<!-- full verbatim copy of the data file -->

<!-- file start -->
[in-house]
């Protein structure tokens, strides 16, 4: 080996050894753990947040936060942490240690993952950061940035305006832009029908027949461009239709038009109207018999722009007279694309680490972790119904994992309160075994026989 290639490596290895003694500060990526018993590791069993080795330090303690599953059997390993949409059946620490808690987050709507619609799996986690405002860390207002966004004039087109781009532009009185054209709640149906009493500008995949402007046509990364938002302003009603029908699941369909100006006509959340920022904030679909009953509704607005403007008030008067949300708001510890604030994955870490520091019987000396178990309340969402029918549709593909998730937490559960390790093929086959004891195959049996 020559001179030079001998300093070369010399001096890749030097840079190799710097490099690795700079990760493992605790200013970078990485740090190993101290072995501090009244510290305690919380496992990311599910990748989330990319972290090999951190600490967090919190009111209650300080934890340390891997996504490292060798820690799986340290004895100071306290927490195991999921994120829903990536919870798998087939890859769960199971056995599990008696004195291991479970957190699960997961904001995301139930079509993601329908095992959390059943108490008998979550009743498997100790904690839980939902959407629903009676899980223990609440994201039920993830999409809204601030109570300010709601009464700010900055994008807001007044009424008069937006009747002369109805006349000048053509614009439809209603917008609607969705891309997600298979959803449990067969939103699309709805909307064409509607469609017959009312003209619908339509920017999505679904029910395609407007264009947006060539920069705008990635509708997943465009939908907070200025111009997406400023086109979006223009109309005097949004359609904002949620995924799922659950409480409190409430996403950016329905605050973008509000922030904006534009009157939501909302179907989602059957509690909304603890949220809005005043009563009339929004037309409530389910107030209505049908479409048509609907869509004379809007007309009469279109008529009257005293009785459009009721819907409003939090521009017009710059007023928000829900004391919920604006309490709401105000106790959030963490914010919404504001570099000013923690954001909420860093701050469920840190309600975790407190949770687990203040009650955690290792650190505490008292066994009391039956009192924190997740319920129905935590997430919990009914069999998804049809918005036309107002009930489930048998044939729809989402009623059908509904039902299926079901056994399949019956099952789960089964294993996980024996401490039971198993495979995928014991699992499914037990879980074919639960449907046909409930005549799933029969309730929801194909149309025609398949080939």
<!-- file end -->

[in-house]
């Protein structure tokens, strides 16, 4: 080996050894753990947040936060942490240690993952950061940035305006832009029908027949461009239709038009109207018999722009007279694309680490972790119904994992309160075994026989 290639490596290895003694500060990526018993590791069993080795330090303690599953059997390993949409059946620490808690987050709507619609799996986690405002860390207002966004004039087109781009532009009185054209709640149906009493500008995949402007046509990364938002302003009603029908699941369909100006006509959340920022904030679909009953509704607005403007008030008067949300708001510890604030994955870490520091019987000396178990309340969402029918549709593909998730937490559960390790093929086959004891195959049996 020559001179030079001998300093070369010399001096890749030097840079190799710097490099690795700079990760493992605790200013970078990485740090190993101290072995501090009244510290305690919380496992990311599910990748989330990319972290090999951190600490967090919190009111209650300080934890340390891997996504490292060798820690799986340290004895100071306290927490195991999921994120829903990536919870798998087939890859769960199971056995599990008696004195291991479970957190699960997961904001995301139930079509993601329908095992959390059943108490008998979550009743498997100790904690839980939902959407629903009676899980223990609440994201039920993830999409809204601030109570300010709601009464700010900055994008807001007044009424008069937006009747002369109805006349000048053509614009439809209603917008609607969705891309997600298979959803449990067969939103699309709805909307064409509607469609017959009312003209619908339509920017999505679904029910395609407007264009947006060539920069705008990635509708997943465009939908907070200025111009997406400023086109979006223009109309005097949004359609904002949620995924799922659950409480409190409430996403950016329905605050973008509000922030904006534009009157939501909302179907989602059957509690909304603890949220809005005043009563009339929004037309409530389910107030209505049908479409048509609907869509004379809007007309009469279109008529009257005293009785459009009721819907409003939090521009017009710059007023928000829900004391919920604006309490709401105000106790959030963490914010919404504001570099000013923690954001909420860093701050469920840190309600975790407190949770687990203040009650955690290792650190505490008292066994009391039956009192924190997740319920129905935590997430919990009914069999998804049809918005036309107002009930489930048998044939729809989402009623059908509904039902299926079901056994399949019956099952789960089964294993996980024996401490039971198993495979995928014991699992499914037990879980074919639960449907046909409930005549799933029969309730929801194909149309025609398949080939």